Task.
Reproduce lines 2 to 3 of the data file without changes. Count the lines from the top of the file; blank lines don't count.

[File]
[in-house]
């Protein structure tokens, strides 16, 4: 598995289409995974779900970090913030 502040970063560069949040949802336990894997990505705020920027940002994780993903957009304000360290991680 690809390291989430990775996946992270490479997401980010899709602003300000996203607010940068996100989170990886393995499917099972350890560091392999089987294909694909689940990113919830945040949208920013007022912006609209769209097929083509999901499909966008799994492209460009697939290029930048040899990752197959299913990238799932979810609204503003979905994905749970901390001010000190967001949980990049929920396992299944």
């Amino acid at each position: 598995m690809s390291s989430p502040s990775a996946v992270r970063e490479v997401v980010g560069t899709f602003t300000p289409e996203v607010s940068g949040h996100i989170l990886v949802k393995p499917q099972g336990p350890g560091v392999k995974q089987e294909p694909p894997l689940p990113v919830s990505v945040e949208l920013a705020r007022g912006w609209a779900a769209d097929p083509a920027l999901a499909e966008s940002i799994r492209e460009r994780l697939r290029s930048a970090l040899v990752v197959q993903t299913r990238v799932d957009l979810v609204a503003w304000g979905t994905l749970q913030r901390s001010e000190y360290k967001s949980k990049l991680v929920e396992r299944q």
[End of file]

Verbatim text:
């Protein structure tokens, strides 16, 4: 598995289409995974779900970090913030 502040970063560069949040949802336990894997990505705020920027940002994780993903957009304000360290991680 690809390291989430990775996946992270490479997401980010899709602003300000996203607010940068996100989170990886393995499917099972350890560091392999089987294909694909689940990113919830945040949208920013007022912006609209769209097929083509999901499909966008799994492209460009697939290029930048040899990752197959299913990238799932979810609204503003979905994905749970901390001010000190967001949980990049929920396992299944």
């Amino acid at each position: 598995m690809s390291s989430p502040s990775a996946v992270r970063e490479v997401v980010g560069t899709f602003t300000p289409e996203v607010s940068g949040h996100i989170l990886v949802k393995p499917q099972g336990p350890g560091v392999k995974q089987e294909p694909p894997l689940p990113v919830s990505v945040e949208l920013a705020r007022g912006w609209a779900a769209d097929p083509a920027l999901a499909e966008s940002i799994r492209e460009r994780l697939r290029s930048a970090l040899v990752v197959q993903t299913r990238v799932d957009l979810v609204a503003w304000g979905t994905l749970q913030r901390s001010e000190y360290k967001s949980k990049l991680v929920e396992r299944q």